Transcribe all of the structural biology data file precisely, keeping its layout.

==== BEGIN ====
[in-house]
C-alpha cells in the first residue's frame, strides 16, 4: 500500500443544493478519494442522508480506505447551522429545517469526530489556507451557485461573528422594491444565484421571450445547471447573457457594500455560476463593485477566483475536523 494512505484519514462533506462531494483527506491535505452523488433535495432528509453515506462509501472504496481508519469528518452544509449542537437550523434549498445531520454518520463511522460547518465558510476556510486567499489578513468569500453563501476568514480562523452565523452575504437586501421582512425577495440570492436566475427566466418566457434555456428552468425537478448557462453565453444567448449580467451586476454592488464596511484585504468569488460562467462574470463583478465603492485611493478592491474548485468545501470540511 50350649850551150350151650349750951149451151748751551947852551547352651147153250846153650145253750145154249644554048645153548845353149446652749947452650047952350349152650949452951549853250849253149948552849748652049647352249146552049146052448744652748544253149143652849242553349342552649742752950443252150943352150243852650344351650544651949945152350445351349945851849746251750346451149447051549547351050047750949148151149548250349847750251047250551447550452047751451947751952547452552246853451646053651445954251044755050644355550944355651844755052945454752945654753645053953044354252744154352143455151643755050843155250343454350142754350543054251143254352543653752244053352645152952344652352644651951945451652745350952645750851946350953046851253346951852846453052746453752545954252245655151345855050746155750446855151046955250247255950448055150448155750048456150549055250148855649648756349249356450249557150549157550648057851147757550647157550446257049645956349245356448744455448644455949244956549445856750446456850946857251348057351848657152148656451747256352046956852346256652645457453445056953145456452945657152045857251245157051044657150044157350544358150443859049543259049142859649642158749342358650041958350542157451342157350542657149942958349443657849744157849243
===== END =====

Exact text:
[in-house]
C-alpha cells in the first residue's frame, strides 16, 4: 500500500443544493478519494442522508480506505447551522429545517469526530489556507451557485461573528422594491444565484421571450445547471447573457457594500455560476463593485477566483475536523 494512505484519514462533506462531494483527506491535505452523488433535495432528509453515506462509501472504496481508519469528518452544509449542537437550523434549498445531520454518520463511522460547518465558510476556510486567499489578513468569500453563501476568514480562523452565523452575504437586501421582512425577495440570492436566475427566466418566457434555456428552468425537478448557462453565453444567448449580467451586476454592488464596511484585504468569488460562467462574470463583478465603492485611493478592491474548485468545501470540511 50350649850551150350151650349750951149451151748751551947852551547352651147153250846153650145253750145154249644554048645153548845353149446652749947452650047952350349152650949452951549853250849253149948552849748652049647352249146552049146052448744652748544253149143652849242553349342552649742752950443252150943352150243852650344351650544651949945152350445351349945851849746251750346451149447051549547351050047750949148151149548250349847750251047250551447550452047751451947751952547452552246853451646053651445954251044755050644355550944355651844755052945454752945654753645053953044354252744154352143455151643755050843155250343454350142754350543054251143254352543653752244053352645152952344652352644651951945451652745350952645750851946350953046851253346951852846453052746453752545954252245655151345855050746155750446855151046955250247255950448055150448155750048456150549055250148855649648756349249356450249557150549157550648057851147757550647157550446257049645956349245356448744455448644455949244956549445856750446456850946857251348057351848657152148656451747256352046956852346256652645457453445056953145456452945657152045857251245157051044657150044157350544358150443859049543259049142859649642158749342358650041958350542157451342157350542657149942958349443657849744157849243